Replacing Your Laptop's Hard Drive
You can save money by replacing a laptop computer's harddrive yourself, with these step by step instructions. If your computer is still under warranty, replacing parts may void it so use caution when repairing newer computers.
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Has the hard drive in your laptop died? Do you want to replace your hard drive with a larger hard drive? Today replacing hard drives is a straight forward process. Laptop manufacturers place the hard drive in different locations depending on the make and model of your laptop.
Certain laptops have the hard drive on the side of your computer. While others mount the hard drive on the bottom of your computer. Then there are some who install the hard drive under your keyboard. This type of replacement becomes complicated when you have to remove the keyboard to find your hard drive. Lucky for you today manufacturers install hard drives on the bottom of your laptop. I have been a computer tech since 1976.
Total Time: 1.5 Hours
- hard drive
- USB device
- Remove your battery - before getting started it is necessary to remove the battery from the laptop. The battery stores power to the laptop and can cause damage to your laptop if not removed. Note: Before swapping out your hard drive it is recommended that you do a complete backup of all your data. Store the data on another hard drive. If you do not have an extra hard drive it is still possible to get back your data. Remove the hard drive and install the hard drive in an external enclosure. Once the new hard drive is ready you can plug in the external hard drive and add back your data.
- Locate your hard drive - start by turning the laptop over and checking the bottom panel of your laptop. When locating the hard drive look for a rectangle shape cut out in the panel. There are 2 screws holding the panel in place. Remove the screws and gently pry open the panel. Note: some laptops store the hard drive under the larger panel there are no smaller panels on these laptops.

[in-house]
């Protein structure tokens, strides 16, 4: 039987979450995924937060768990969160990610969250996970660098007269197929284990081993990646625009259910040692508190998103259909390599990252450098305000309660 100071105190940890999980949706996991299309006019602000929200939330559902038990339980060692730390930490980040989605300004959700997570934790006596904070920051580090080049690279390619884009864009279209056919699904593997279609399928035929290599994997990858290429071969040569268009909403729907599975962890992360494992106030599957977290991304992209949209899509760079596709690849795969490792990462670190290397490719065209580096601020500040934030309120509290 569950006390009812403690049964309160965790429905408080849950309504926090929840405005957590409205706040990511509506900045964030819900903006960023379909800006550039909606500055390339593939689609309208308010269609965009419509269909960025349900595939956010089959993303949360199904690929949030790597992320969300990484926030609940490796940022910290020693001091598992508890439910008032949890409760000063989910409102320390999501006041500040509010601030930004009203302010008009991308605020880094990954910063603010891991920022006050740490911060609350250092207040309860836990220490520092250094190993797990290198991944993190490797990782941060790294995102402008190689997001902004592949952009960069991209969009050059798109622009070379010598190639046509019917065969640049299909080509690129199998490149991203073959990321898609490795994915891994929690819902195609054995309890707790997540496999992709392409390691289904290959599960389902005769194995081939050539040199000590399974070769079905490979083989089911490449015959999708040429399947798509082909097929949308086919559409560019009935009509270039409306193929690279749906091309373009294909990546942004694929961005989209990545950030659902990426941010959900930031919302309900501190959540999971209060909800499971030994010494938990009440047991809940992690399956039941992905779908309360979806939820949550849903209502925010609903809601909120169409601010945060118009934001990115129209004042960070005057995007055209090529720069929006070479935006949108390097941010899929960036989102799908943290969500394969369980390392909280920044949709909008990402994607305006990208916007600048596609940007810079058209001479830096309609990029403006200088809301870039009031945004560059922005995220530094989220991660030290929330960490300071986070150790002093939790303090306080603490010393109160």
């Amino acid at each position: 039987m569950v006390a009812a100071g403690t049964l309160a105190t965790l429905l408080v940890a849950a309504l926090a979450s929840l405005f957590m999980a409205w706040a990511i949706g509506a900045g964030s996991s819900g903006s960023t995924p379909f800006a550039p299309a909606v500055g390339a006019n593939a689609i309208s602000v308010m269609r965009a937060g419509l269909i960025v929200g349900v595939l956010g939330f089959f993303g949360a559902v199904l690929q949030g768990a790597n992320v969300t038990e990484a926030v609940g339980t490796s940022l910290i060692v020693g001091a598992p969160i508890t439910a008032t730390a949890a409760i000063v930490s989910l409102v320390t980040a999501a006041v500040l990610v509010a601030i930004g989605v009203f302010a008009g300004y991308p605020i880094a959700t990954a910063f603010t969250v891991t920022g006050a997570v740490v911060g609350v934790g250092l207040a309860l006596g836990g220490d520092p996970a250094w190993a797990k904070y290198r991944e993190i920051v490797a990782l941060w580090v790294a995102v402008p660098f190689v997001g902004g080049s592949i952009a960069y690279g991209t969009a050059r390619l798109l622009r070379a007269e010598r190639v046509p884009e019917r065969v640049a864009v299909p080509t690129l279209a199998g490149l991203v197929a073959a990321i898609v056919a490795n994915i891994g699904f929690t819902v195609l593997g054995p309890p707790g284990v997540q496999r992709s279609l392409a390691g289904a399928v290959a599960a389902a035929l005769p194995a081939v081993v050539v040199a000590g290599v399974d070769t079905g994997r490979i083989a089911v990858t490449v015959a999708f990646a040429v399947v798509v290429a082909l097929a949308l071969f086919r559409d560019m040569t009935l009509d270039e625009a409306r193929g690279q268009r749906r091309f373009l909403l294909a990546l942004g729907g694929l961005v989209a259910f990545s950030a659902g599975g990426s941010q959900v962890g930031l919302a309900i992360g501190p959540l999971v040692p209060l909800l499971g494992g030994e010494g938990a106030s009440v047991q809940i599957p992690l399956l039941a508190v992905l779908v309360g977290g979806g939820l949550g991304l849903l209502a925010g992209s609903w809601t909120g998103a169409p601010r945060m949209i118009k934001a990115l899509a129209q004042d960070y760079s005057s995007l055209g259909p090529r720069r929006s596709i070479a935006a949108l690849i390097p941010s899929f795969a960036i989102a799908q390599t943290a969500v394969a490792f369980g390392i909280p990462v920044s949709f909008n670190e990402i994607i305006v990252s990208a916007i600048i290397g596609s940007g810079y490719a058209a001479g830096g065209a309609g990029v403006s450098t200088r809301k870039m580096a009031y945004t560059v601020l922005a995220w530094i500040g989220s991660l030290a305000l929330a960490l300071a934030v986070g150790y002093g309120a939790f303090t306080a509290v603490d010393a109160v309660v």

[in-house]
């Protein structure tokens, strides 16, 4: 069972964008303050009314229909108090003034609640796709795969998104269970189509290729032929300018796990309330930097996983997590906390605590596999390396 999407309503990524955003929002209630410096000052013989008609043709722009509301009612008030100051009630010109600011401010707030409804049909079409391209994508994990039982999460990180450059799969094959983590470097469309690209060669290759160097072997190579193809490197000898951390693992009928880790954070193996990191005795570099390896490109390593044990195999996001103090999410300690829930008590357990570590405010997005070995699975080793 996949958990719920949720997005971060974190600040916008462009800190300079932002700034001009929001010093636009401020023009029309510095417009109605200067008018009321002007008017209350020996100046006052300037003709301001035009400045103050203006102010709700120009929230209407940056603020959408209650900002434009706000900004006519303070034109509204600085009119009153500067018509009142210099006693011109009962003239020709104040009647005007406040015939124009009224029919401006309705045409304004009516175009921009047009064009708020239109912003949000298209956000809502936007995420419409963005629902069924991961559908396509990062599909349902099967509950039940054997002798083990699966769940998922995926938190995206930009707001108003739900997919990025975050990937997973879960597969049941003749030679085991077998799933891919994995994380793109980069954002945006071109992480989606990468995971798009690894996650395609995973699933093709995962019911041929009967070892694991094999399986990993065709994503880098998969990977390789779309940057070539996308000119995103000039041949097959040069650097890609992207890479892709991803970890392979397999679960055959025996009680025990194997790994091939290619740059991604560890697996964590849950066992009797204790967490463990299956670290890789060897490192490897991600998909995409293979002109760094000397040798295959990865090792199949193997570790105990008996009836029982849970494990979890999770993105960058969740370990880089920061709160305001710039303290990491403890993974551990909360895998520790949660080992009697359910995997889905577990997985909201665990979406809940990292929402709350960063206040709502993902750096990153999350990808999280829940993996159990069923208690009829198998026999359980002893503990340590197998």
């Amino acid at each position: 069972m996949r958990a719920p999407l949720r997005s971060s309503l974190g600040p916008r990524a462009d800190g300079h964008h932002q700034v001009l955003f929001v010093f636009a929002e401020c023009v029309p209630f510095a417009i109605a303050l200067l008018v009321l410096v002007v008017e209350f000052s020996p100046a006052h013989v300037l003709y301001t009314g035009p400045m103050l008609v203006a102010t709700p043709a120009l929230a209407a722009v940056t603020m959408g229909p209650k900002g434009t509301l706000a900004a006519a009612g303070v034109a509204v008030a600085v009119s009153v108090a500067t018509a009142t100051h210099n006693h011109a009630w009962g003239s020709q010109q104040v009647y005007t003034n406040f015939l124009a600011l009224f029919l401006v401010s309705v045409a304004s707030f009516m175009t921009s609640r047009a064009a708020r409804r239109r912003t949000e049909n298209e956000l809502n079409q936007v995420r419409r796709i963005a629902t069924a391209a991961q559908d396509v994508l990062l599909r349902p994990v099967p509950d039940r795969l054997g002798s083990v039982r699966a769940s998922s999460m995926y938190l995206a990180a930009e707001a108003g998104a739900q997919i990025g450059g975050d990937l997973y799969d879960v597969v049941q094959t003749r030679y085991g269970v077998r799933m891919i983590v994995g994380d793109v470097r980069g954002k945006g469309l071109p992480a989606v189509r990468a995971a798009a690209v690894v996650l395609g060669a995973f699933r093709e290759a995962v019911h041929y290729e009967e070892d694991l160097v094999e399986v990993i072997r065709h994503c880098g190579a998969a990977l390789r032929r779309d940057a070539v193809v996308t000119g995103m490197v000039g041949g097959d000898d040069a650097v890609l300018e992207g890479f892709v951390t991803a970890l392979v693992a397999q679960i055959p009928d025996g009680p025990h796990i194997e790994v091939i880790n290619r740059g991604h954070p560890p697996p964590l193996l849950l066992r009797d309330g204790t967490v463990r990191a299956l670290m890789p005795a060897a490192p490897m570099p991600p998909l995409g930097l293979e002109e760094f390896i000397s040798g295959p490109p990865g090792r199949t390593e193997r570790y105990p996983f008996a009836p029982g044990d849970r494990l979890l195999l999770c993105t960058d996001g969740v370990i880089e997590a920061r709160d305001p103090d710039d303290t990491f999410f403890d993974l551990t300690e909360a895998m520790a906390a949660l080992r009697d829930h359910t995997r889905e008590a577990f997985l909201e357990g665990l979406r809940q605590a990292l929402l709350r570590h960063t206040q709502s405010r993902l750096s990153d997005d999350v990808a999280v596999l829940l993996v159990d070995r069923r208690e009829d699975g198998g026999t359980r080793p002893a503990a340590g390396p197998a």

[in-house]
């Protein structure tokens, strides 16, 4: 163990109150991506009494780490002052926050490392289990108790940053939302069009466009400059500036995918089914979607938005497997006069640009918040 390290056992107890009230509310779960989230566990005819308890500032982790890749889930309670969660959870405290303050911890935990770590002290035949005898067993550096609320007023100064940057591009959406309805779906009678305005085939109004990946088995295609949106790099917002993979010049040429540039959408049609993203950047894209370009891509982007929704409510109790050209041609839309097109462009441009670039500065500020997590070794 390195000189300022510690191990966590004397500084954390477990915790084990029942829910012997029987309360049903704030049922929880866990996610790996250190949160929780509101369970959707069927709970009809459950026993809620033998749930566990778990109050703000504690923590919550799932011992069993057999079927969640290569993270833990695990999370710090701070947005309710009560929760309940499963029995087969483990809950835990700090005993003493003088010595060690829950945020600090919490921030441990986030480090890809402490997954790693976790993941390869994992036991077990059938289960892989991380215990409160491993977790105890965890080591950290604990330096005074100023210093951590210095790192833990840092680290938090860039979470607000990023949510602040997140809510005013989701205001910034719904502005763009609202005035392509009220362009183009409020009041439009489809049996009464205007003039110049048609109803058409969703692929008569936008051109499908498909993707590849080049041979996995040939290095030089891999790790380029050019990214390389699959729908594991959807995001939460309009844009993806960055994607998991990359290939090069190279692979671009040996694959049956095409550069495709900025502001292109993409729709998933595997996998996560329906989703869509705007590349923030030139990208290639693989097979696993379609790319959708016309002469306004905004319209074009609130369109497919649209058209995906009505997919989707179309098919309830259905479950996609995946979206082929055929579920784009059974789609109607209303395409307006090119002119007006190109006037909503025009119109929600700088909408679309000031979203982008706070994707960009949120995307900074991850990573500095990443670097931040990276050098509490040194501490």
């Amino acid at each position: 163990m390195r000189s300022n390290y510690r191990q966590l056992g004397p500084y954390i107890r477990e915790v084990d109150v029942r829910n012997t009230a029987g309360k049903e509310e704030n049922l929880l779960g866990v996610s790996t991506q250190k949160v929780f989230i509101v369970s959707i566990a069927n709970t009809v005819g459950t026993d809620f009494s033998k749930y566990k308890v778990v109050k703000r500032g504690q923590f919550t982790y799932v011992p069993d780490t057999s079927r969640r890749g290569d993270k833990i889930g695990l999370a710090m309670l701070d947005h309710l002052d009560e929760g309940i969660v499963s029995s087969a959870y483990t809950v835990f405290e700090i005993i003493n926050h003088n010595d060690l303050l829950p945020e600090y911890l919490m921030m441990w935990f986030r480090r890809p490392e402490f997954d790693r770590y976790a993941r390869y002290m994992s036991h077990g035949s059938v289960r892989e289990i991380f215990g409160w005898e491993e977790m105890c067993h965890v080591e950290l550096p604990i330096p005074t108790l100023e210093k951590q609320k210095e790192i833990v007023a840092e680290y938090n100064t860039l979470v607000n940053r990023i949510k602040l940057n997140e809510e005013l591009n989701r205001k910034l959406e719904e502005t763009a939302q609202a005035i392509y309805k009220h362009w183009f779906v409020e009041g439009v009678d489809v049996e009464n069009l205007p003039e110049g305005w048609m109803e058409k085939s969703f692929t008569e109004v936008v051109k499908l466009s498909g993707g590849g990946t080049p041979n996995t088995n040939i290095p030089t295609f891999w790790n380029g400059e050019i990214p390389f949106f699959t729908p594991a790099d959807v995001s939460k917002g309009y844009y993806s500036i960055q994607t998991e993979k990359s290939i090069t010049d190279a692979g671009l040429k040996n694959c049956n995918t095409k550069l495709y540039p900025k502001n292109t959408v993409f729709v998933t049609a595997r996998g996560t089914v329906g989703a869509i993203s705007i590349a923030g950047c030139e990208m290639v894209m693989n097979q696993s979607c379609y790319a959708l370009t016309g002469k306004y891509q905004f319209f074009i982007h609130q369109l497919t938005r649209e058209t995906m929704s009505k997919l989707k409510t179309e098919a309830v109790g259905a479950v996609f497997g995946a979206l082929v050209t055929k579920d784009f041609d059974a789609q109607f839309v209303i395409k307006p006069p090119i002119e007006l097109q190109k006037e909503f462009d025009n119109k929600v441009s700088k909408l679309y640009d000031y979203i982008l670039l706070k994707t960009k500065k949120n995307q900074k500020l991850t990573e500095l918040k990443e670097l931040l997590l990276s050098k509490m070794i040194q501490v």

- Removing the hard drive from your laptop - Manufacturers secure the hard drive to the back panel of the laptop with two screws. Remove the two screws and find the black pull tab at the bottom of the hard drive. Gently pull the tab toward you, releasing the hard drive from the caddy. Lift the hard drive out of the caddy using the black pull tab.
- Change your hard drive - Remove the 4 screws from the side of the hard drive caddy releasing the hard drive. Put the new hard drive in the caddy and replace the 4 screws. Today manufacturers use SATA hard drives in laptops so there's no need to remove the IDE support and replace it on your new hard drive.
- Installing your hard drive back into your laptop - Gently place the caddy with the hard drive back into the laptop. Don't try and fit the SATA connectors into the laptop connector. Place the hard drive into the caddy and when the hard drive sits flat in the laptop gently push the bottom of the laptop and seat the connectors in place.
- Securing the hard drive in place - Replace the two screws securing your hard drive in place. The screws hold your hard drive in place and keep it from moving inside the caddy.
- Finishing the installation of your new hard drive - Replace the plastic panel on the back of your laptop and secure it in place with the two screws. Put your battery pack back in the laptop.
- Reinstalling your programs and operating system - Older laptops come with an installation disk. The newer laptops ask you to make a reinstall disk for your device. The reinstall disk normally has to be stored on a USB device. If you do not have either of these options, you'll need to visit Microsoft and download Windows 10 install disk. The program will need to run from a USB device. Plug the USB into the USB port on the laptop. Power on the machine and hit F10 or F11 to select your boot device. Select to boot from the USB drive. The drive will boot up and all you need to do is follow the instructions on your screen. Note: All USB devices need to be bootable devices. When you download Windows 10, you are downloading an IOS file. Use a program called Rufus to create your bootable USB drive.
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